The illustrations were used in a number of Cumbria Life magazines, but I have long since lost the actual copies. However, the memories remain ever-present and strong and the red squirrel bookends still sit on my bookcase – nibbling their nuts and keeping a watchful eye on my most-treasured volumes…
Of all of the Bear-a-thought illustrations that I have created over the years, ‘Gingerbread Bears’ reminds me of the most bizarre predicament that I found myself in. Although I do enjoy the occasional cookery programme, I am not blessed with culinary skills. So when I needed to create a very small portion of dough, I thought that it would be a ‘breeze’ – even for me! This small piece of dough was going to be used to create some small gingerbread bear biscuits that Scruff (the bear in the illustration) was going to bake.
Off I went to my local Post Office; the postmistresses Enid and Angela soon provided me with my essential ingredients, butter, eggs, flour… Back at home, I set to work with a hale-and-hearty approach to my task, but after mixing the ingredients for a while I suspected that something was not quite right. My dough consistency was wrong! I put that particular mixing bowl to one side and using what was left of the ingredients started again. Culinary disasters don’t often strike twice in the same kitchen, but let me tell you they can. The dough was too runny this time… I put that bowl aside and went to the Post Office again to buy more essential ingredients. This was beginning to be a costly exercise for one piece of pastry. I started again (not quite as hale-and-hearty as before), mixing ingredients – checking the recipe – weighing things carefully. But it still went wrong! My fourth attempt was no more successful!
Then, a friend arrived – surveyed the culinary process at hand and exclaimed, “What are you doing?” I explained and within minutes hands were washed and then plunged into the various bowls – the first ‘experiment’ had lacked enough butter, the second hadn’t enough flour. Soon all the mixtures were perfect.
I now had enough dough to feed a family of forty. After cutting out a wide assortment of animal shapes, including giraffes and rhinoceroses, out of the dough, we were ready for baking the collected menagerie. The scene was somewhat reminiscent of a factory production line (at full tilt), as tray after tray of biscuits were placed and taken out of the oven…
Too many biscuits… I couldn’t eat them all, so I packed them in clean white paper bags and distributed them to my astonished neighbours. Thankfully no one was rushed to hospital with gastroenteritis, and even more thankfully I had remembered to salvage a small piece of pastry aside for my illustration.
So, when people look at my teddy bear illustrations and see the bears, smile and say “How lovely!” they really have no idea what pains and lengths I have had to go to create that particular finished piece of artwork.
After writing all of this copy, I think I need a refreshing cup of tea and a gingerbread bear… Biscuit anyone?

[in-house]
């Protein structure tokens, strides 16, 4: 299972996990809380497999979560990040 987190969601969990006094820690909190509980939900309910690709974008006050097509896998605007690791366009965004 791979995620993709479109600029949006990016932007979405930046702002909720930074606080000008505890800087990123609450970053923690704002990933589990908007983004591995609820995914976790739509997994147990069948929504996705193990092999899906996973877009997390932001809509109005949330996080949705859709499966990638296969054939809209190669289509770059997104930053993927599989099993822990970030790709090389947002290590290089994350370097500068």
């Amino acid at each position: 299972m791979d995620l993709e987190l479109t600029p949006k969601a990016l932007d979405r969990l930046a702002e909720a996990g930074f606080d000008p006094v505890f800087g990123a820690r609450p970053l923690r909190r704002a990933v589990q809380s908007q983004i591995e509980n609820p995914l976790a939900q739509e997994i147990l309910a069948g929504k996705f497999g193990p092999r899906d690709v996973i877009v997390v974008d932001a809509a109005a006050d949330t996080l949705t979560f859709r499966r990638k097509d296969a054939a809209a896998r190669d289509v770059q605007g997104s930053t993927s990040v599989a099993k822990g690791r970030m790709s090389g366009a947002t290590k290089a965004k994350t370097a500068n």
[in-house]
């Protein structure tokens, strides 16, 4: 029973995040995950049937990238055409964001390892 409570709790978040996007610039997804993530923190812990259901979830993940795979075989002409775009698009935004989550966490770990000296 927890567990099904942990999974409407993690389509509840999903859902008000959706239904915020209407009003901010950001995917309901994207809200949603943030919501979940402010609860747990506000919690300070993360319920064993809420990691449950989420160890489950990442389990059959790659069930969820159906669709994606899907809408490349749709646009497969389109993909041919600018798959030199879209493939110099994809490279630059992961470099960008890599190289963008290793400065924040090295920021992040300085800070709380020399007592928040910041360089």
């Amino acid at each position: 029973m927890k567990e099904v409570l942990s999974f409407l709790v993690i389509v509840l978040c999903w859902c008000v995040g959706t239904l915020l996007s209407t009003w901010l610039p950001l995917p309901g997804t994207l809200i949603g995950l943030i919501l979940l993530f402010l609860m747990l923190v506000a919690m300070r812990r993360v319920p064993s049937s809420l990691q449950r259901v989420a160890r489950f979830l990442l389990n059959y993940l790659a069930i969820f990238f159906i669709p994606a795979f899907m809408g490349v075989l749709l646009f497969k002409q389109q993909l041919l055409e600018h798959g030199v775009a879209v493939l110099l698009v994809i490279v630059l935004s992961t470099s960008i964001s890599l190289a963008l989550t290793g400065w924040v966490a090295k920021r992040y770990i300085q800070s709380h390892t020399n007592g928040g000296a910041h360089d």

I have always had a love of swans, but Mute Swans in particular. They are known as birds that are legally protected in Britain by HM Queen Elizabeth II. I rather think they match being a royal bird as the regal way they bow and raise their heads is grace personified. I also admire the way that they glide serenely on a lake, whilst their legs are frantically going like the paddle wheels of a riverboat steamer beneath the almost unrippled surface!
I do know swans have gained, with some people, rather an aggressive reputation, but I think their protective ways are much needed in a world where irresponsible dog owners let their dogs run after and threaten (and on occasions kill) cygnets. I have also seen children throwing stones and bricks at these beautiful birds, so is it any wonder that many of them are very protective especially to their young? I can see the swan’s point of view and have to say that with all of my many up-close-encounters with swans have all been tranquil and placid.
I found a nice photograph of a mute swan preening its feathers in the shallow waters of a lake and decided that I would draw it in soft pastels. I was rather pushed for time, but I was also needing to use up some creativity that was bubbling to the surface that day. With this in mind, I did the drawing on a very small scale and on a very textured paper. This wasn’t the best of ideas, as the texture was perhaps a trifle strong for a drawing that small, so much so, I put the illustration aside for a while after only doing a small part of the background. Later, with a little bit of persuasion from a friend, I was encouraged to persevere with it, which I did rather begrudgingly (time always being a much prized and scarce commodity with me).
After half-an-hour of sustained colouring with my pastels, I started to enjoy the drawing for the act of drawing and being creative, rather than trying to complete something that was ‘pleasing’ to me… As it happens, it pleases a friend of mine very much, who has kindly requested it for his brother – an ardent nature lover.
I finished the mute swan today and have learned a few lessons from it, firstly that textured paper and small drawings have a conflict of interest and secondly that enjoying doing something is sometimes more important than the finished result…
Whilst I was continuing my perpetual cleaning spree of my study, I unearthed this picture from my college days’ archive. It is a coloured pencil illustration that was given to me circa 1997 by a friend and fellow student, Hazel Joy Shields, known to her friends as Joy. I got to know Joy in my second year at College and what made the biggest connection between us was the fact that she was from the North East, (Blyth, Northumberland to be exact) and I was from Durham.
My nickname from my friends at Cumbria University of Arts was ‘Quiffer’ due to the wave-like quiff I had in those days and in this illustration Joy has drawn me with my distinctive hairstyle. I am rather pleased that she has drawn my caricature as the wizard, (with the obvious power over the smoke-breathing dragon) and not one of the helpless knights quaking at the sight of it. The knight in pink armour is my friend, Paul Drury, who hails from Huddersfield and the green-clad knave with the blonde hair is my friend, Andrew ‘Andy’ Smith from Wakefield. I don’t know if either of the two Yorkshire lads will have seen this illustration or not before or whether it will be a surprise for them…
It was wonderful finding this illustration, still in perfect condition, amongst my papers, as it has brought back so many happy memories of my days of yore in Carlisle. This cartoon illustration was done before the adventures of Harry Potter came into being, but maybe Joy had a bit of the foresight to see the potential in wizards, castles and knights in shining armour…